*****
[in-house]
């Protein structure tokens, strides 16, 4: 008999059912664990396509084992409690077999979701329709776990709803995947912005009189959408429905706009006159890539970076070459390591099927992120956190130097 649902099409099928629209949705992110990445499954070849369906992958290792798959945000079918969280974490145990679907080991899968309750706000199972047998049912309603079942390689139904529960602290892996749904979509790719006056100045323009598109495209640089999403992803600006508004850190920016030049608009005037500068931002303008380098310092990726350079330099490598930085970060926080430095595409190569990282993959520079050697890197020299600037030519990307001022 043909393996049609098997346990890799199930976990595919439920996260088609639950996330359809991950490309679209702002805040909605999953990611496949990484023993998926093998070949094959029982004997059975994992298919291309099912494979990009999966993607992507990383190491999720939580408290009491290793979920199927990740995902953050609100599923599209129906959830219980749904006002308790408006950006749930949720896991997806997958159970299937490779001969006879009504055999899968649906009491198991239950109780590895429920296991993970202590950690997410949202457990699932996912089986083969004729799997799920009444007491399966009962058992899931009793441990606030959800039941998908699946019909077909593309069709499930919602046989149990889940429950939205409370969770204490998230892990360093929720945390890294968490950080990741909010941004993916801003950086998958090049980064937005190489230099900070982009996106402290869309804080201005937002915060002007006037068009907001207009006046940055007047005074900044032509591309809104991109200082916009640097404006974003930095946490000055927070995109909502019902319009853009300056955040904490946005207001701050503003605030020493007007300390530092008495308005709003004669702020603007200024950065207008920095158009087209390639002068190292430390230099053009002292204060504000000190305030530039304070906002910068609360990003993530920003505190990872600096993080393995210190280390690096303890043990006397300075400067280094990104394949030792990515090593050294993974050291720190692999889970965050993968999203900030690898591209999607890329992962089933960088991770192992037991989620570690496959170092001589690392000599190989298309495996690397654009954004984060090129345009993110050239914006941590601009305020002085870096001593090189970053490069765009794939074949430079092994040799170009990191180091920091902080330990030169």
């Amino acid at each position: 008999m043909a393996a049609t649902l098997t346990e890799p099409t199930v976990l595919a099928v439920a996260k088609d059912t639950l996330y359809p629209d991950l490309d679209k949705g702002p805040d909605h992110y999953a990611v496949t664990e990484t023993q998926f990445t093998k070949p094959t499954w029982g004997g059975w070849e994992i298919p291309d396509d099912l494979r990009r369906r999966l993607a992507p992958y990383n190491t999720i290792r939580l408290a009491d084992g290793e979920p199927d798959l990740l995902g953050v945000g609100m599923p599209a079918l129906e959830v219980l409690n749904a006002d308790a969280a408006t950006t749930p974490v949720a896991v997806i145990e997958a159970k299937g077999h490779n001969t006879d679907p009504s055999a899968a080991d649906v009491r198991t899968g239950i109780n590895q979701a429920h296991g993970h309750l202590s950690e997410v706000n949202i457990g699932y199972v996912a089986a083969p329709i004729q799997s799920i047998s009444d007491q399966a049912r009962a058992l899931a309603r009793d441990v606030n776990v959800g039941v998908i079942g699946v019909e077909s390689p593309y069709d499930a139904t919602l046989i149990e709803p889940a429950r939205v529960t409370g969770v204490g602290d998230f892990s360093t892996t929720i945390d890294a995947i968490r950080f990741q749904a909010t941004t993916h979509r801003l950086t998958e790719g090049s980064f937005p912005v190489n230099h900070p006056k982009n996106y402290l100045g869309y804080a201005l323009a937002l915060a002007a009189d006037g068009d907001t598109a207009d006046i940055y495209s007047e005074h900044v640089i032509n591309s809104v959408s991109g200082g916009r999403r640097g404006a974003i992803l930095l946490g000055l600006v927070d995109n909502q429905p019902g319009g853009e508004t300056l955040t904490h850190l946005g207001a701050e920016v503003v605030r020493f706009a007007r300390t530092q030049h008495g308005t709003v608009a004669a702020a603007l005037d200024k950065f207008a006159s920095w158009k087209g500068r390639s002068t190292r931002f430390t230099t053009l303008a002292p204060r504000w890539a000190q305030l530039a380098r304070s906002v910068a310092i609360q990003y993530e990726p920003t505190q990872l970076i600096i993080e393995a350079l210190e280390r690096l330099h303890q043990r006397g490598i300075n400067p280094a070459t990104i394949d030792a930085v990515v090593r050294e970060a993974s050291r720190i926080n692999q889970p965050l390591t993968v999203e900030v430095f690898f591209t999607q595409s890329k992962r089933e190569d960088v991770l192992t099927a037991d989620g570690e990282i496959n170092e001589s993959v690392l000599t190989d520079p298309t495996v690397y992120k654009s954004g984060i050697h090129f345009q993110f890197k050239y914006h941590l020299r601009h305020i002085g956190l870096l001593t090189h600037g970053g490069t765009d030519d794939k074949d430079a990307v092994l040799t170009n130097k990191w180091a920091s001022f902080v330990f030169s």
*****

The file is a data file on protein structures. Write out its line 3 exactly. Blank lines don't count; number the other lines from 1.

């Amino acid at each position: 008999m043909a393996a049609t649902l098997t346990e890799p099409t199930v976990l595919a099928v439920a996260k088609d059912t639950l996330y359809p629209d991950l490309d679209k949705g702002p805040d909605h992110y999953a990611v496949t664990e990484t023993q998926f990445t093998k070949p094959t499954w029982g004997g059975w070849e994992i298919p291309d396509d099912l494979r990009r369906r999966l993607a992507p992958y990383n190491t999720i290792r939580l408290a009491d084992g290793e979920p199927d798959l990740l995902g953050v945000g609100m599923p599209a079918l129906e959830v219980l409690n749904a006002d308790a969280a408006t950006t749930p974490v949720a896991v997806i145990e997958a159970k299937g077999h490779n001969t006879d679907p009504s055999a899968a080991d649906v009491r198991t899968g239950i109780n590895q979701a429920h296991g993970h309750l202590s950690e997410v706000n949202i457990g699932y199972v996912a089986a083969p329709i004729q799997s799920i047998s009444d007491q399966a049912r009962a058992l899931a309603r009793d441990v606030n776990v959800g039941v998908i079942g699946v019909e077909s390689p593309y069709d499930a139904t919602l046989i149990e709803p889940a429950r939205v529960t409370g969770v204490g602290d998230f892990s360093t892996t929720i945390d890294a995947i968490r950080f990741q749904a909010t941004t993916h979509r801003l950086t998958e790719g090049s980064f937005p912005v190489n230099h900070p006056k982009n996106y402290l100045g869309y804080a201005l323009a937002l915060a002007a009189d006037g068009d907001t598109a207009d006046i940055y495209s007047e005074h900044v640089i032509n591309s809104v959408s991109g200082g916009r999403r640097g404006a974003i992803l930095l946490g000055l600006v927070d995109n909502q429905p019902g319009g853009e508004t300056l955040t904490h850190l946005g207001a701050e920016v503003v605030r020493f706009a007007r300390t530092q030049h008495g308005t709003v608009a004669a702020a603007l005037d200024k950065f207008a006159s920095w158009k087209g500068r390639s002068t190292r931002f430390t230099t053009l303008a002292p204060r504000w890539a000190q305030l530039a380098r304070s906002v910068a310092i609360q990003y993530e990726p920003t505190q990872l970076i600096i993080e393995a350079l210190e280390r690096l330099h303890q043990r006397g490598i300075n400067p280094a070459t990104i394949d030792a930085v990515v090593r050294e970060a993974s050291r720190i926080n692999q889970p965050l390591t993968v999203e900030v430095f690898f591209t999607q595409s890329k992962r089933e190569d960088v991770l192992t099927a037991d989620g570690e990282i496959n170092e001589s993959v690392l000599t190989d520079p298309t495996v690397y992120k654009s954004g984060i050697h090129f345009q993110f890197k050239y914006h941590l020299r601009h305020i002085g956190l870096l001593t090189h600037g970053g490069t765009d030519d794939k074949d430079a990307v092994l040799t170009n130097k990191w180091a920091s001022f902080v330990f030169s």